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THE QUESTION

I am 16 years old and recently got my first job in retail sales. However, after nearly six months, I feel that I don't get the respect or attention I deserve. Most of my co-workers are in their 20s or 30s, which isn't a huge age difference, but I feel they look down on me as immature, even though that's not the case.

I'm often excluded from idle conversations and rarely get help with my sales work. To make matters worse, my enthusiastic attitude when talking with customers has attracted the ire of a particular co-worker who, I have been told, badmouths me to other employees, including the manager.

Most of the employees in my department seem like genuinely nice people and I know we share a lot of interests. I can understand why they wouldn't want to make friends with a 16-year-old, but I really want to make connections. How can I change their prejudices about my age and become a person they enjoy talking to?

THE FIRST ANSWER

Billy Anderson

Founder of Made You Think Coaching, Toronto

As human beings, we have a built-in desire to belong and feel respected. That's how we've survived since we lived in caves.

Realistically, if your colleagues are in their 20s or 30s, then there is an age gap. They may never include you in all their conversations, but you're right, they should make you feel included and respected. Everyone deserves that.

As with all challenges in life, first check your assumptions. Your colleagues may not actually be looking down on you as much as you think. Perhaps they feel that a younger person like you might not want to talk to them.

Try showing some interest in them as people, not just as colleagues. Ask how their weekend was and discuss your similar interests.

The badmouthing should definitely be addressed, since your reputation is at stake. You could ask your boss for advice on how to handle the situation, but don't name names and make it clear that you would prefer to try and improve the relationship yourself. That shows you're not a whiner and you're willing to take responsibility, while making your boss aware that an issue exists.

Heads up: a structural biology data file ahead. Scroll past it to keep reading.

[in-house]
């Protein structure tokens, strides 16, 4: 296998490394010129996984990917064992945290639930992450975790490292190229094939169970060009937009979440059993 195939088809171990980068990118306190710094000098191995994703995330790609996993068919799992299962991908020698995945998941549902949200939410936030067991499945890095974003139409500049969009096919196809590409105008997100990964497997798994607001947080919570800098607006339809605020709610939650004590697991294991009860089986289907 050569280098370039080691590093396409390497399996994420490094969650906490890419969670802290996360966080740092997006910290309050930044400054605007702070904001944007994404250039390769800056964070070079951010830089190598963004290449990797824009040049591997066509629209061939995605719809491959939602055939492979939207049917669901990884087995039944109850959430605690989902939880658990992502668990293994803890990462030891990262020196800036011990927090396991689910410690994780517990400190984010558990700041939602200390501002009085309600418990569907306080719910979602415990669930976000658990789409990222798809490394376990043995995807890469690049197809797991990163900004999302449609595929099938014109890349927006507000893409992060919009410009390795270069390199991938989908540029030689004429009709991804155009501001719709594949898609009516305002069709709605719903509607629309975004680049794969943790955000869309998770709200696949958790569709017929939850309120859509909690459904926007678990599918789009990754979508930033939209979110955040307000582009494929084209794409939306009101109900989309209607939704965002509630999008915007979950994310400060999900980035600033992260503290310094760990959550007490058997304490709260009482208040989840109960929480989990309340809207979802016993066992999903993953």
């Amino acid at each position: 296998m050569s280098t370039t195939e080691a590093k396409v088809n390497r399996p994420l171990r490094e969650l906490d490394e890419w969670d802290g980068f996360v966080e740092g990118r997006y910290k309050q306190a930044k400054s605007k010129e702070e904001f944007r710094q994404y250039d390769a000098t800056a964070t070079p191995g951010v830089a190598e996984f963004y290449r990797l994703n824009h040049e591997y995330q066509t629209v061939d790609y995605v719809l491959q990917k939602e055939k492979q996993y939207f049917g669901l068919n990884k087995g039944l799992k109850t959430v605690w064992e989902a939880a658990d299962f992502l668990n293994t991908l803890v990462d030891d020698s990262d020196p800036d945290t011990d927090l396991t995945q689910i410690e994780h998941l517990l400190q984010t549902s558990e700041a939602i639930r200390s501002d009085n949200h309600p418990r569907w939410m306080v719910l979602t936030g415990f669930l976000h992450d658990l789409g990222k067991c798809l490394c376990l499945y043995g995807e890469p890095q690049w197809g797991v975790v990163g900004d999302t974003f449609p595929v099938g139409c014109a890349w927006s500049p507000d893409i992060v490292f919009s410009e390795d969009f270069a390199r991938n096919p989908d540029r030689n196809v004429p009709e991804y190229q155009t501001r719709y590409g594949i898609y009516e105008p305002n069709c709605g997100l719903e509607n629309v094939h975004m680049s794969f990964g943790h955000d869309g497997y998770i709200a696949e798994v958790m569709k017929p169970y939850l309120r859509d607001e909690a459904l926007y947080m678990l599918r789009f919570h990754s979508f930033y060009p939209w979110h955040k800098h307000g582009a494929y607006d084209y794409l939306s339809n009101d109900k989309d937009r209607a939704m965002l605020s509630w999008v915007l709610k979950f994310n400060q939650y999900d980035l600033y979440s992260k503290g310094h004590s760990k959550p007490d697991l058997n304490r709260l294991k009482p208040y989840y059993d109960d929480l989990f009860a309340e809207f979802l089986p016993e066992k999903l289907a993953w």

Above all, keep working hard and treating people the way you want to be treated. It's the best way to build connections.

THE SECOND ANSWER

Bill Howatt

Howatt HR Consulting, Kentville, N.S.

Regardless of age, respect is a core ingredient for successful professional relationships, which are developed through building trust. Something that can delay development of professional relationships, regardless of age, are behavioural blind spots. You have expressed your concerns about what you believe others are doing. But it is possible that you, too, may be the source of strain in your relationships with your colleagues?

When faced with a stressful situation, it's a good practice to focus on what you can control.

Focusing on negativity just fuels frustration. Shift your focus and develop a new game plan that includes the following tactics:

Each shift, set a goal for yourself and measure how well you achieve it.

Ask for feedback, and accept it without being defensive. This shines a light on others' perceptions, and can uncover blind spots. When unsure how to respond to feedback, ask a trusted peer for their perspective.

Give customers and employees your best. Set your own bar high and stay out of the games that some people play.

Avoid gossip and never be heard complaining.

Try taking this approach for the next 60 days, and you may discover that perceived age barriers have been knocked down.

Got a burning issue at work? Need help navigating that mine field? Let our Nine To Five experts help solve your dilemma. E-mail your questions to ninetofive@globeandmail.com.